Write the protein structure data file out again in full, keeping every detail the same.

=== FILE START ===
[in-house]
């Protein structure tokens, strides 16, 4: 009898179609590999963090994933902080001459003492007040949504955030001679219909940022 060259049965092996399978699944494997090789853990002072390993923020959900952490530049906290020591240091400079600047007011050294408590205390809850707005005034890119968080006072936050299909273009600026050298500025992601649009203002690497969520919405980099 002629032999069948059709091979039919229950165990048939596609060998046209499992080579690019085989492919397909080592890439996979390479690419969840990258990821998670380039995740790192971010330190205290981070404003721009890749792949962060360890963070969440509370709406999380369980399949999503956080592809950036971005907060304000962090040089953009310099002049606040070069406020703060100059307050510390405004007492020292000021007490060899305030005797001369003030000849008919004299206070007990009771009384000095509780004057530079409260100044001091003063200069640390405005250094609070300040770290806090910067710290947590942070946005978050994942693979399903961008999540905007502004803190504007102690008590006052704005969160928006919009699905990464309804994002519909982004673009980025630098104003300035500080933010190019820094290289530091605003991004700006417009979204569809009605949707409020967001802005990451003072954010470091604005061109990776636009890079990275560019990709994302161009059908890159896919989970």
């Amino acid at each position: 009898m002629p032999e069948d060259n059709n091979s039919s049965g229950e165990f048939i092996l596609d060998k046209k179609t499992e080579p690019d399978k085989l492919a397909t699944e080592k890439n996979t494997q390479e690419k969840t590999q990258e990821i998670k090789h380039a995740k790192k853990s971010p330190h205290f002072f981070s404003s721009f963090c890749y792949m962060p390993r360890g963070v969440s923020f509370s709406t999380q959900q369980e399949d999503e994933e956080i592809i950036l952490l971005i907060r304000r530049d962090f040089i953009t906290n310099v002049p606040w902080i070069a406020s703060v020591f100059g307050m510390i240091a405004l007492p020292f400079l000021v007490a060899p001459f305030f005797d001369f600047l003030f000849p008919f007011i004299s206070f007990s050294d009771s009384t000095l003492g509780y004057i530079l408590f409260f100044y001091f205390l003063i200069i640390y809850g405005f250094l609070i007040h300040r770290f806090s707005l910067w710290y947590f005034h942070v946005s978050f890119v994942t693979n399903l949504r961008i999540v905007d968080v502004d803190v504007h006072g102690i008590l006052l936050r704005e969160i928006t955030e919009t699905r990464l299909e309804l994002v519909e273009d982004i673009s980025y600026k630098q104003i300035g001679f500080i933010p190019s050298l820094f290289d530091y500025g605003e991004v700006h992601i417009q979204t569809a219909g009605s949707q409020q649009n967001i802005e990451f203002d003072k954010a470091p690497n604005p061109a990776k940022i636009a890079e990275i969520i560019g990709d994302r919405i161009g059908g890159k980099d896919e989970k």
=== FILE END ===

[in-house]
């Protein structure tokens, strides 16, 4: 009898179609590999963090994933902080001459003492007040949504955030001679219909940022 060259049965092996399978699944494997090789853990002072390993923020959900952490530049906290020591240091400079600047007011050294408590205390809850707005005034890119968080006072936050299909273009600026050298500025992601649009203002690497969520919405980099 002629032999069948059709091979039919229950165990048939596609060998046209499992080579690019085989492919397909080592890439996979390479690419969840990258990821998670380039995740790192971010330190205290981070404003721009890749792949962060360890963070969440509370709406999380369980399949999503956080592809950036971005907060304000962090040089953009310099002049606040070069406020703060100059307050510390405004007492020292000021007490060899305030005797001369003030000849008919004299206070007990009771009384000095509780004057530079409260100044001091003063200069640390405005250094609070300040770290806090910067710290947590942070946005978050994942693979399903961008999540905007502004803190504007102690008590006052704005969160928006919009699905990464309804994002519909982004673009980025630098104003300035500080933010190019820094290289530091605003991004700006417009979204569809009605949707409020967001802005990451003072954010470091604005061109990776636009890079990275560019990709994302161009059908890159896919989970």
């Amino acid at each position: 009898m002629p032999e069948d060259n059709n091979s039919s049965g229950e165990f048939i092996l596609d060998k046209k179609t499992e080579p690019d399978k085989l492919a397909t699944e080592k890439n996979t494997q390479e690419k969840t590999q990258e990821i998670k090789h380039a995740k790192k853990s971010p330190h205290f002072f981070s404003s721009f963090c890749y792949m962060p390993r360890g963070v969440s923020f509370s709406t999380q959900q369980e399949d999503e994933e956080i592809i950036l952490l971005i907060r304000r530049d962090f040089i953009t906290n310099v002049p606040w902080i070069a406020s703060v020591f100059g307050m510390i240091a405004l007492p020292f400079l000021v007490a060899p001459f305030f005797d001369f600047l003030f000849p008919f007011i004299s206070f007990s050294d009771s009384t000095l003492g509780y004057i530079l408590f409260f100044y001091f205390l003063i200069i640390y809850g405005f250094l609070i007040h300040r770290f806090s707005l910067w710290y947590f005034h942070v946005s978050f890119v994942t693979n399903l949504r961008i999540v905007d968080v502004d803190v504007h006072g102690i008590l006052l936050r704005e969160i928006t955030e919009t699905r990464l299909e309804l994002v519909e273009d982004i673009s980025y600026k630098q104003i300035g001679f500080i933010p190019s050298l820094f290289d530091y500025g605003e991004v700006h992601i417009q979204t569809a219909g009605s949707q409020q649009n967001i802005e990451f203002d003072k954010a470091p690497n604005p061109a990776k940022i636009a890079e990275i969520i560019g990709d994302r919405i161009g059908g890159k980099d896919e989970k």